Russia and West in showdown over aid to Syria’s rebel area

UNITED NATIONS (AP) – Russia and the West are in a showdown over continuing the delivery of humanitarian aid to Syria’s mainly rebel-held northwest after the current United Nations (UN) mandate expired yesterday.

Germany and Belgium on Thursday called for a vote on a draft resolution that would maintain the two border crossings from Turkey to the northwest for six months – a position supported by the UN secretary-general, UN humanitarian chief, and many aid organisations.

Without waiting for the result, Russia announced late Thursday that it had circulated a new resolution which would authorise just one crossing from Turkey for a year. It put the draft in a form that can be put to a vote.

A series of tweets from Russia’s Deputy UN Ambassador Dmitry Polyansky announcing the new Russian resolution and urging Western support strongly indicated that Moscow will veto the German-Belgium draft.

Russia, Syria’s closest ally, has argued that aid should be delivered from within Syria across conflict lines. But the UN and humanitarian groups said aid for 2.8 million needy people in the northwest can’t get in that way.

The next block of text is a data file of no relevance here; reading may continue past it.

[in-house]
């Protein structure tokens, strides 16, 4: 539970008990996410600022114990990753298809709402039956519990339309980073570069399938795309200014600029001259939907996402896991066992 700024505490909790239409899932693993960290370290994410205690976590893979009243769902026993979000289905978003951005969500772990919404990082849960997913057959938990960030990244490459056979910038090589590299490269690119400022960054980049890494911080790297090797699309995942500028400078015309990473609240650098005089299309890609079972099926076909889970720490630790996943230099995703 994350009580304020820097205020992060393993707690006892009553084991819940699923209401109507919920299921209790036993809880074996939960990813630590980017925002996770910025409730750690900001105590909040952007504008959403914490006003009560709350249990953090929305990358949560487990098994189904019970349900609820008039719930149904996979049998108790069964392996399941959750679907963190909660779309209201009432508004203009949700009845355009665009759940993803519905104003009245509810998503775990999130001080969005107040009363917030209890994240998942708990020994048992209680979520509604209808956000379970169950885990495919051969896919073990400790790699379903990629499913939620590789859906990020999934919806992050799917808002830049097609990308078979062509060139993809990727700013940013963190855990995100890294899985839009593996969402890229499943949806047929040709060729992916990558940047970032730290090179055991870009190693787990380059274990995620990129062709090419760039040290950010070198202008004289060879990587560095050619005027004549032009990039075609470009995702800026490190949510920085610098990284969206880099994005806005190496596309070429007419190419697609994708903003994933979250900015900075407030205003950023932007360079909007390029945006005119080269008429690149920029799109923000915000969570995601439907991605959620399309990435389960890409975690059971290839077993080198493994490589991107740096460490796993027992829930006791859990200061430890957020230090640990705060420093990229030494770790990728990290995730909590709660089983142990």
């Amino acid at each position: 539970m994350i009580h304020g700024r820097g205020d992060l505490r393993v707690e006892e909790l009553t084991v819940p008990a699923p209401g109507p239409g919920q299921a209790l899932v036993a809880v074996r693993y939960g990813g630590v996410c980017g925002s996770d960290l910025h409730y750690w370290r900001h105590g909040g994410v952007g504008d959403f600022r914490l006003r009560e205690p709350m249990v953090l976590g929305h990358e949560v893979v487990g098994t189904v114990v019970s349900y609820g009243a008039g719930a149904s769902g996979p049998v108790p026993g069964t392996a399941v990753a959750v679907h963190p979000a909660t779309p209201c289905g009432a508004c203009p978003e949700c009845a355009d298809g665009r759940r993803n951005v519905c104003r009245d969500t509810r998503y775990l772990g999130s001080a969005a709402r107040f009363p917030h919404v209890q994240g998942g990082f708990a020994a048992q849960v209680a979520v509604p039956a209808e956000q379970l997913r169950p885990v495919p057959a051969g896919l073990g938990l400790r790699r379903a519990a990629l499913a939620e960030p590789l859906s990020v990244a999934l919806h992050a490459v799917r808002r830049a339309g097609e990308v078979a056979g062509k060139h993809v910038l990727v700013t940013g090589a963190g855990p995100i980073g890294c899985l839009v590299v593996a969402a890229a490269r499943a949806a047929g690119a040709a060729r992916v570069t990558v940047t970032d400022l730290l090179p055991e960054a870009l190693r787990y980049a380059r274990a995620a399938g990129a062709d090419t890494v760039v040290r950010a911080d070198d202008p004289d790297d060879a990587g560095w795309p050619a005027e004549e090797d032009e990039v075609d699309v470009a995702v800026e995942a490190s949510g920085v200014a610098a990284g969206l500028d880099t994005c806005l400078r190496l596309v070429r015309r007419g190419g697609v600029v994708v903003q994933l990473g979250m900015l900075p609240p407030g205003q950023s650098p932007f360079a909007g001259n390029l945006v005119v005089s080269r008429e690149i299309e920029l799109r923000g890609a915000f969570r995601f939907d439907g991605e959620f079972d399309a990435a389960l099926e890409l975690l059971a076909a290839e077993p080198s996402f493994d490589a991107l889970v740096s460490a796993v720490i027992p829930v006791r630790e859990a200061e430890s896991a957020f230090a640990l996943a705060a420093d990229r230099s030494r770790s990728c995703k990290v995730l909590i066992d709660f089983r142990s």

The German-Belgium resolution being voted on would extend the mandate for the two border crossings from Turkey to the northwest – Bab al-Salam and Bab al-Hawa – for six months. The Russian-drafted resolution would only authorise cross-border deliveries through the Bab al-Hawa crossing, for a year.

Germany’s UN ambassador, Christoph Heusgen, said on Wednesday that while the Bab Al-Hawa crossing is used to deliver aid to Idlib province, the Bab al-Salam crossing reaches the region north of Aleppo, where an additional 300,000 Syrians displaced by the last offensive are now sheltering. “Both areas are separated by conflict lines,” he said.

File photo shows local residents receive humanitarian aid from the Russian military in the town of Al-Rastan, Syria. PHOTO: AP